Nowadays teachers use experiential learning to increase the students’ assimilation of the subject. Krishna uses the ultimate experiential learning method when he transforms a battlefield into a classroom where he speaks the Gita to Arjuna. Krishna uses a real-life experience, in fact, one of the most intense of real-life experiences: a battle.
With the war about to start, the battlefield atmosphere is bound to be frenzied. However, Krishna’s tone is neither frenzied nor hurried. His words are precisely reasoned; his demeanor, unflappably composed.
Actually, the physical battlefield is the less distracting of the two battlefields that Krishna transforms. The bigger battlefield is in Arjuna’s mind, where the battle between emotion and reason has already started and emotion has caught reason in a stranglehold.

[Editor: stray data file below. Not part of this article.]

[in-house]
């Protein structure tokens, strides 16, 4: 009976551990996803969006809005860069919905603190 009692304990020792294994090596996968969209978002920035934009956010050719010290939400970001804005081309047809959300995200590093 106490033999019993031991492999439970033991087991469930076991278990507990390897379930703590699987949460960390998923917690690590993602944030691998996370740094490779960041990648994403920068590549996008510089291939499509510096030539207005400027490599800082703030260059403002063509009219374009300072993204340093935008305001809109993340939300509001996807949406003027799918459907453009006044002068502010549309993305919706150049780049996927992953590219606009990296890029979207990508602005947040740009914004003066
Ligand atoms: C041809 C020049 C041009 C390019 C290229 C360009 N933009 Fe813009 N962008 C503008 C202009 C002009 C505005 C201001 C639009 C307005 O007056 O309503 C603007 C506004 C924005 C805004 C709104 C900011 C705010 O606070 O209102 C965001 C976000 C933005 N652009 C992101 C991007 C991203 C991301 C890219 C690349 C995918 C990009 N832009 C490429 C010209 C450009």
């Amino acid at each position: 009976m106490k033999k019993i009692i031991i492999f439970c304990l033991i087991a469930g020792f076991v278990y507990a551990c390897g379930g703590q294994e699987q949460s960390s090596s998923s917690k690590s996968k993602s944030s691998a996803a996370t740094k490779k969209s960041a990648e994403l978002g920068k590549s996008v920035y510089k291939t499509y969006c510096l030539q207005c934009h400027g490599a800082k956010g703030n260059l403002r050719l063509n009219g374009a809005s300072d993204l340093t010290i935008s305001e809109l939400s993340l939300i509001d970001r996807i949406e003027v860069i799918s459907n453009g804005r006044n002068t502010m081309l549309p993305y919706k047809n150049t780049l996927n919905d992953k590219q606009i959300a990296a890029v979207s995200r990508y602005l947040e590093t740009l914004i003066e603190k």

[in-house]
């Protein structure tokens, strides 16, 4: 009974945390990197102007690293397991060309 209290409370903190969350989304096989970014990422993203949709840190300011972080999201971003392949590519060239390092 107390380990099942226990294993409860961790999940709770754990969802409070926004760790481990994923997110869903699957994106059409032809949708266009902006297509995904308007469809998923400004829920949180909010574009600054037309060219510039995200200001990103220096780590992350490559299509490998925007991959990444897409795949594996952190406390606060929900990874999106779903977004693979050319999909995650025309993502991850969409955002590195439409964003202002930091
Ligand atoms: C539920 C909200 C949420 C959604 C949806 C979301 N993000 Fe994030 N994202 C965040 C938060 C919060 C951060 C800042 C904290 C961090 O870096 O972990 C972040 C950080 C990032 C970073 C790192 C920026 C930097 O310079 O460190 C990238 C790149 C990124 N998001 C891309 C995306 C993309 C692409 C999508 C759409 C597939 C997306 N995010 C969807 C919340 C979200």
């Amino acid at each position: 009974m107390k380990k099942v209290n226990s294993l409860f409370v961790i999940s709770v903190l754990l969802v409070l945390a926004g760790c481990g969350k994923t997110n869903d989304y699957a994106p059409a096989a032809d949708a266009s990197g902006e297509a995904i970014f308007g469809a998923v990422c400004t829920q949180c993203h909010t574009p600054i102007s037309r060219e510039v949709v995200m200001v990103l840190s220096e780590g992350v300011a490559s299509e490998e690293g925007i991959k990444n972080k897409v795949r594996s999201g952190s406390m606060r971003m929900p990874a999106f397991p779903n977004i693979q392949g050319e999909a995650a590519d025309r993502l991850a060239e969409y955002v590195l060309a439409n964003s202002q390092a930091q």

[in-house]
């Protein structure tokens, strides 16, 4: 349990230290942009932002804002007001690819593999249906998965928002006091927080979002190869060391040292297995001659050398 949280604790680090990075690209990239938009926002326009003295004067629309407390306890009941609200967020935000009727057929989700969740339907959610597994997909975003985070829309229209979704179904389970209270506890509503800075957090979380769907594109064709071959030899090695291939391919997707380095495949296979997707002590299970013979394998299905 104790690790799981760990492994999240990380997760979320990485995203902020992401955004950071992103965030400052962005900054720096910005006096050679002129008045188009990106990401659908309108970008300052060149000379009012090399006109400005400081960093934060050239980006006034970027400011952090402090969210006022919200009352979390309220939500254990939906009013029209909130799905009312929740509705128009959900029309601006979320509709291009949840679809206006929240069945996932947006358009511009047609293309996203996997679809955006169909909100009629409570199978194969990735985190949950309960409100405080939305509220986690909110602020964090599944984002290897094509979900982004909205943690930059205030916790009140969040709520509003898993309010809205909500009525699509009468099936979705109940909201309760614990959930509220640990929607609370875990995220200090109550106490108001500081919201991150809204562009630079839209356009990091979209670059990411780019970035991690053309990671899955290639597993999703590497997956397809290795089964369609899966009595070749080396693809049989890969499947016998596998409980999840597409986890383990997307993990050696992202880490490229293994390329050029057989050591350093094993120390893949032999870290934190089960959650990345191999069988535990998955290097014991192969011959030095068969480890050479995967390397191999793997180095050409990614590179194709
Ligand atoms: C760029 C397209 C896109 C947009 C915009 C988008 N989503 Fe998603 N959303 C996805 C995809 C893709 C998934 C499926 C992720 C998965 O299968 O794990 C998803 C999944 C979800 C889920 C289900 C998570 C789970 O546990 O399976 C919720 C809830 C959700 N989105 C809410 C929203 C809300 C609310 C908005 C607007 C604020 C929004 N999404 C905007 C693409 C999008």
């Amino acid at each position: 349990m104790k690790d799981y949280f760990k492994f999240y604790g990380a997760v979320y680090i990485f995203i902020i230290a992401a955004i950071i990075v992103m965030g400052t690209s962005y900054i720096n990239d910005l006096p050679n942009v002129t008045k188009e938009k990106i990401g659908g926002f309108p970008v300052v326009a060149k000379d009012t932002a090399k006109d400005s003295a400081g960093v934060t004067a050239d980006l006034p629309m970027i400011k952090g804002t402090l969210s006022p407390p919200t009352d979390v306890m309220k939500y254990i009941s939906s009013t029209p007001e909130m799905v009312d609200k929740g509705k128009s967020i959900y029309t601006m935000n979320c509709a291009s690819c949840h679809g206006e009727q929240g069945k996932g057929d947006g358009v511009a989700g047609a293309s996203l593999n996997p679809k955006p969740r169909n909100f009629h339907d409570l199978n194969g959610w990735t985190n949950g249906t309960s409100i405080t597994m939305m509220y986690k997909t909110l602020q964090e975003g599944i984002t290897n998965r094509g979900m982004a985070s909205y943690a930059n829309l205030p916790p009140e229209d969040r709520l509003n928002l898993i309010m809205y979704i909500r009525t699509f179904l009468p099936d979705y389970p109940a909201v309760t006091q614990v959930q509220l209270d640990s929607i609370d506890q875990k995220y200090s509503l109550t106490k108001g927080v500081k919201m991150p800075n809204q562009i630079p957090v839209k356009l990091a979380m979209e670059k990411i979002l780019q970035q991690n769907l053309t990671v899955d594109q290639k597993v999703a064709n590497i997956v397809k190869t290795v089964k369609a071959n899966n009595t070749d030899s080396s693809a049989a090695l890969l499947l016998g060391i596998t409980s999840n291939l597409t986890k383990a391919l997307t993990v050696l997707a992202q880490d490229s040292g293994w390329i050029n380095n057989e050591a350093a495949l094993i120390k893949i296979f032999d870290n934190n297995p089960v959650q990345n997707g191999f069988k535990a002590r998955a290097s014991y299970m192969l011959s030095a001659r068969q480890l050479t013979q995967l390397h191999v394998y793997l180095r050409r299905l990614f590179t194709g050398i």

In the Gita’s first chapter (01.28), Arjuna confronts the heart-wrenching prospect of participating in the annihilation of his whole clan. Suffering an emotional breakdown, Arjuna attempts earnestly to reason his way out. But emotion trumps reason. In despair, Arjuna turns to Krishna: “Help!”
By his presence and presentation, Krishna lifts Arjuna out of both the outer and the inner battlefields. The supreme teacher takes his student to magnificent summits of wisdom that the world has rarely scaled before or after. When they return to the battlefield at the end of the Gita, Arjuna is intellectually illumined, spiritually strengthened and emotionally enlivened.
By thus transforming a battlefield into a classroom, Krishna demonstrates that he can utilize every circumstance as a setting for education. To offer us round-the-clock counsel, he makes himself constantly available in our own hearts. If we accept him as our teacher by meditating on the Gita and on his indwelling presence, he will use the unlikeliest of settings to impart the most unforgettable of lessons, thereby making our life-journey an adventure in wisdom.
Sep 25, 2022
Archbishop Eric Escala, Continuing Anglican Church
Sep 24, 2022
Sunanda Das, Temple of the Vedic Planetarium